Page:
Good Old Summertime


Our lilies this year are an advertisement for the bulb company from whom we purchase them.  I’m a sucker during bad winter weather for the lovely color catalogs of impossible floral magnificence.  But in this case, at least, my efforts and money are well rewarded.  Right now, especially in gardens, there is a lot of magnificence to choose from.

Elsewhere in the world it is Bastille Day.  The only fireworks here will be strong thunderstorms, but they have their own seasonal charm.  This is one of the finest times of the year, when the trimming and weeding are pretty much under control, the annuals are planted and thriving (or not), and everything is doing what it must do regardless of my intervention.  A good time to sit back and simply enjoy being alive, which is what everyone tries to do.

Just relaxed summertime beauty.  Wonderful moments occur in all seasons, but in this climate in mid-July it is easy to feel one with a benevolent world, and to meditate on how right everything is.  There seems to be little reason to worry about the future, nor to dwell on the past.  Except for an occasional mosquito, nothing breaks our reverie.  Even a storm rain-drop can be welcome, just for the change of pace.

Purists would argue that if this harbor were wilderness still it would be more intense and profound.  There should be no place for docks and boats and roses.  What nature and god provided is always better than anything blighted by the hand of humanity.  I obviously do not agree.  I think our conscious interaction with the universe, our appreciation of being, our unique happiness is the great gift we bring to the cosmos, and we are right to cultivate it and to manipulate the environment _ at least somewhat _ to make it more accessible.

View across the lawn of a long-time neighbor at the bottom of our hill.  Like Joan, he grew up in the house he now owns _ in fact a lot of the homes around here tend to be kept in the family.  It is easy to see why, with views like this (although his is probably the best.)

The huge beech tree in the front yard seems immortal, but it requires constant attention and we worry about it during every increasingly violent storm, blizzard, and hurricane.  I suppose he worries a lot more.  The trouble is, of course, that nothing is as permanent as it seems.  Up here near us, an equivalent beech dating from the time of the Revolution suddenly up and died for no apparent reason over a few seasons.  Probably old age, which reminds us of our own mortality in what seems to be our infinite daily existence.

Classic.  Pine needles sweeping down, tranquil water, empty mind.  Anywhere with such possibilities seems more open to contemplation than, say, a bus stop on a busy street.  Of course, after about five or ten minutes, most of us modern Americans might start to prefer the bus stop. 
We are hardly culturally adapted to sit still with “nothing to do” for very long.

I find I must always force myself to pause.  Much of life must be passed nearly unconscious of local surroundings, as we are concerned with plans and worries and where we are going and what must be done.  It is impossible to survive without spending most of your time doing that, unless you are very fortunate or unfortunate in life with no need to strive and do other’s bidding.  Even now, in retirement, I am too concerned with what I am thinking or what’s next.  So I try to pause and count slowly to twenty, and take a little while to appreciate the glory of the world which can always be found around us.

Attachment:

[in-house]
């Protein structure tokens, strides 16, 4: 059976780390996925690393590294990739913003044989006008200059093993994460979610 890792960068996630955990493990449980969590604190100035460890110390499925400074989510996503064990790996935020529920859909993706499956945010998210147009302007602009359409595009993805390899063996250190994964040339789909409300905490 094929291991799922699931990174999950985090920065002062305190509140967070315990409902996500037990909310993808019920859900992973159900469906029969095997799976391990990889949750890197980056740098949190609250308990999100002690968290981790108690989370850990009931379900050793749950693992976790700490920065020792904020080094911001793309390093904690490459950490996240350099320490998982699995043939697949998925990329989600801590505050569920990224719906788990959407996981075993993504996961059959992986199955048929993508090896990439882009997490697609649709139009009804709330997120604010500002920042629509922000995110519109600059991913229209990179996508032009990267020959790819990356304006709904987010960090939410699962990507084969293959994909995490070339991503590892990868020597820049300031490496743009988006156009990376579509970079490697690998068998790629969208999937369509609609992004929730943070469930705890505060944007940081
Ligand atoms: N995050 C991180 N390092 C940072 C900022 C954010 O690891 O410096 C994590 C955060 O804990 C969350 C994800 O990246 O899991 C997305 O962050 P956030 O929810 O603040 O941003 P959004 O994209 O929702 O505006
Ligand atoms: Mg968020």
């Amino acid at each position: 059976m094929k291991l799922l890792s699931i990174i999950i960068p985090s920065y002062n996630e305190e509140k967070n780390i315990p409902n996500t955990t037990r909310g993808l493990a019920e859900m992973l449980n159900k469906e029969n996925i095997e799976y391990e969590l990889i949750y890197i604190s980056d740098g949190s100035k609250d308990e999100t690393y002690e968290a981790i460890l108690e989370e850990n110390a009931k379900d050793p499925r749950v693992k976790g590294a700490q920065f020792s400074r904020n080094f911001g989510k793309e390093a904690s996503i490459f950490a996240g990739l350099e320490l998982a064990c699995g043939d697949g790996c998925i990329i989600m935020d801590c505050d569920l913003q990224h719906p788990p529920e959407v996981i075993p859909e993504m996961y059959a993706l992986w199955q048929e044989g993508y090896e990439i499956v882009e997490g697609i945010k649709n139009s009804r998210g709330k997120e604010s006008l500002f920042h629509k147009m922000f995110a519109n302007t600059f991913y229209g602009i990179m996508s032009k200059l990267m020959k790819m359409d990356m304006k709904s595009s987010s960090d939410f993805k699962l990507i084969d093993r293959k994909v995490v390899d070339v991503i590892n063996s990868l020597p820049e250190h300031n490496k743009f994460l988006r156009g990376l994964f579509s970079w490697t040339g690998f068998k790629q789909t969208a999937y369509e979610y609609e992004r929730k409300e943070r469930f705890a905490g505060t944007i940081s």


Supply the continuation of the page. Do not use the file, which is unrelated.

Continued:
Now is the heyday of the “old reliable weeds” that pop up all over where people don’t want them.  The various members of the compositae family.  One would think that it would be easier to change our aesthetic judgments than to change the world, but people don’t think like that.  A plant like this in a garden is an invasive pest.

A perfect part of summer, on a gorgeous day, with little to do.  I am free as any eleven year old used to be, with a world to enjoy and explore and endless opportunities for self-discovered entertainment.  At such times, I often believe I have been the most fortunate person who ever existed.

Field bindweed is the bane of gardeners around here.  It is impossible to eradicate, once it gets a hold in any corner it will, if unchecked, rapidly cover everything else in a thick mat of vines, and no matter how often you weed it out, it pops back in strength within days.  It is not only an invader, but an entire occupation force at the same time.  It is only slightly compensated for by having flowers that are quite pretty, in their morning-glory way.

I guess here I should throw in some analogy to human affairs.  Like the biblical “wheat and tares together sown.”  But this morning, I think it is enough to just regard what “is.”  Everything need not be a signature, omen, example, nor trigger to greater truth.  More profoundly than all the interrelations we may construct in our fertile minds, everything in our universe just “is,” and we should also appreciate that fact. 



Like some relic of an antediluvian age, this little pocket park sits quietly squeezed between commercial buildings, not exactly neglected but in need of repairs along the waterfront.  Having nothing exotic and special about it, the space is extremely underutilized.  Undoubtedly eventually an enterprising town manager will “improve” it tremendously with a children’s playground or some other grand gesture, and thereby ruin the current ambience.

There are those who fight updating and modernization in any form fiercely, seeking to preserve patrimony.  Others are ripping into the future, leaving behind the blighted past.  Balance is impossible, because the one thing that cannot be achieved is some kind of rule-bound tension concerning past and future.  That is, after all, reserved for the actual present, which obeys no rules and simply is what it is.



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